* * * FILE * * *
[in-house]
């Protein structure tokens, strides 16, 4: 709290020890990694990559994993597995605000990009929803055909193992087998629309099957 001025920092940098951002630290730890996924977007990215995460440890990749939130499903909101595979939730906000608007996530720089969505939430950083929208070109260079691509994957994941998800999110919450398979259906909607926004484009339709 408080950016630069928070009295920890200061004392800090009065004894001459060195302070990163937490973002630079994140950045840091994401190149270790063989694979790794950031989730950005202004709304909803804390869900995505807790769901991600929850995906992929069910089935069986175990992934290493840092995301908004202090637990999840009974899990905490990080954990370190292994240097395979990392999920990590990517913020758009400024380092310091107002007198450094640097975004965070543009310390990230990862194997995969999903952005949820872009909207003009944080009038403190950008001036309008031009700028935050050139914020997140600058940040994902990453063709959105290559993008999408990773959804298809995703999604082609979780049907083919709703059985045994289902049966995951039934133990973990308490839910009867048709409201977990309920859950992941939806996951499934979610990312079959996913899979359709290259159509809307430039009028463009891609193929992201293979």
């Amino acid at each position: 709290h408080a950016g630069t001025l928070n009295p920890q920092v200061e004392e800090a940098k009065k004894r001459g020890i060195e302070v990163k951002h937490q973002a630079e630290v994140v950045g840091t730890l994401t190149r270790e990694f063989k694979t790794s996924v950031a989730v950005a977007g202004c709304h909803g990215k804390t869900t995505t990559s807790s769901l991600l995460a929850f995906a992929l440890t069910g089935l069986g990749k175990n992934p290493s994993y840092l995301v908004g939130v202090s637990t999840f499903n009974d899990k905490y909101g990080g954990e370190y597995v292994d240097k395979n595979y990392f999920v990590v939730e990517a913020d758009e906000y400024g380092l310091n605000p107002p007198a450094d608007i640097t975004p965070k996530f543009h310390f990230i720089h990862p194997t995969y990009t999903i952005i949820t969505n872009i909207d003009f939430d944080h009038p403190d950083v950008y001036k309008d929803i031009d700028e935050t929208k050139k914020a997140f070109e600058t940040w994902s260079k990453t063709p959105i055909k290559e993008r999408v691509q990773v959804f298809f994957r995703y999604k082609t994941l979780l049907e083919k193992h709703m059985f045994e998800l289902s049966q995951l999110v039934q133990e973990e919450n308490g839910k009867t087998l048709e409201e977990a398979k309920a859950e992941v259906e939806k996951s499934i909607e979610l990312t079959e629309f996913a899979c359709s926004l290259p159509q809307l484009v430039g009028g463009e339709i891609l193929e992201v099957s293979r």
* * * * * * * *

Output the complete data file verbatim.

[in-house]
């Protein structure tokens, strides 16, 4: 709290020890990694990559994993597995605000990009929803055909193992087998629309099957 001025920092940098951002630290730890996924977007990215995460440890990749939130499903909101595979939730906000608007996530720089969505939430950083929208070109260079691509994957994941998800999110919450398979259906909607926004484009339709 408080950016630069928070009295920890200061004392800090009065004894001459060195302070990163937490973002630079994140950045840091994401190149270790063989694979790794950031989730950005202004709304909803804390869900995505807790769901991600929850995906992929069910089935069986175990992934290493840092995301908004202090637990999840009974899990905490990080954990370190292994240097395979990392999920990590990517913020758009400024380092310091107002007198450094640097975004965070543009310390990230990862194997995969999903952005949820872009909207003009944080009038403190950008001036309008031009700028935050050139914020997140600058940040994902990453063709959105290559993008999408990773959804298809995703999604082609979780049907083919709703059985045994289902049966995951039934133990973990308490839910009867048709409201977990309920859950992941939806996951499934979610990312079959996913899979359709290259159509809307430039009028463009891609193929992201293979």
């Amino acid at each position: 709290h408080a950016g630069t001025l928070n009295p920890q920092v200061e004392e800090a940098k009065k004894r001459g020890i060195e302070v990163k951002h937490q973002a630079e630290v994140v950045g840091t730890l994401t190149r270790e990694f063989k694979t790794s996924v950031a989730v950005a977007g202004c709304h909803g990215k804390t869900t995505t990559s807790s769901l991600l995460a929850f995906a992929l440890t069910g089935l069986g990749k175990n992934p290493s994993y840092l995301v908004g939130v202090s637990t999840f499903n009974d899990k905490y909101g990080g954990e370190y597995v292994d240097k395979n595979y990392f999920v990590v939730e990517a913020d758009e906000y400024g380092l310091n605000p107002p007198a450094d608007i640097t975004p965070k996530f543009h310390f990230i720089h990862p194997t995969y990009t999903i952005i949820t969505n872009i909207d003009f939430d944080h009038p403190d950083v950008y001036k309008d929803i031009d700028e935050t929208k050139k914020a997140f070109e600058t940040w994902s260079k990453t063709p959105i055909k290559e993008r999408v691509q990773v959804f298809f994957r995703y999604k082609t994941l979780l049907e083919k193992h709703m059985f045994e998800l289902s049966q995951l999110v039934q133990e973990e919450n308490g839910k009867t087998l048709e409201e977990a398979k309920a859950e992941v259906e939806k996951s499934i909607e979610l990312t079959e629309f996913a899979c359709s926004l290259p159509q809307l484009v430039g009028g463009e339709i891609l193929e992201v099957s293979r």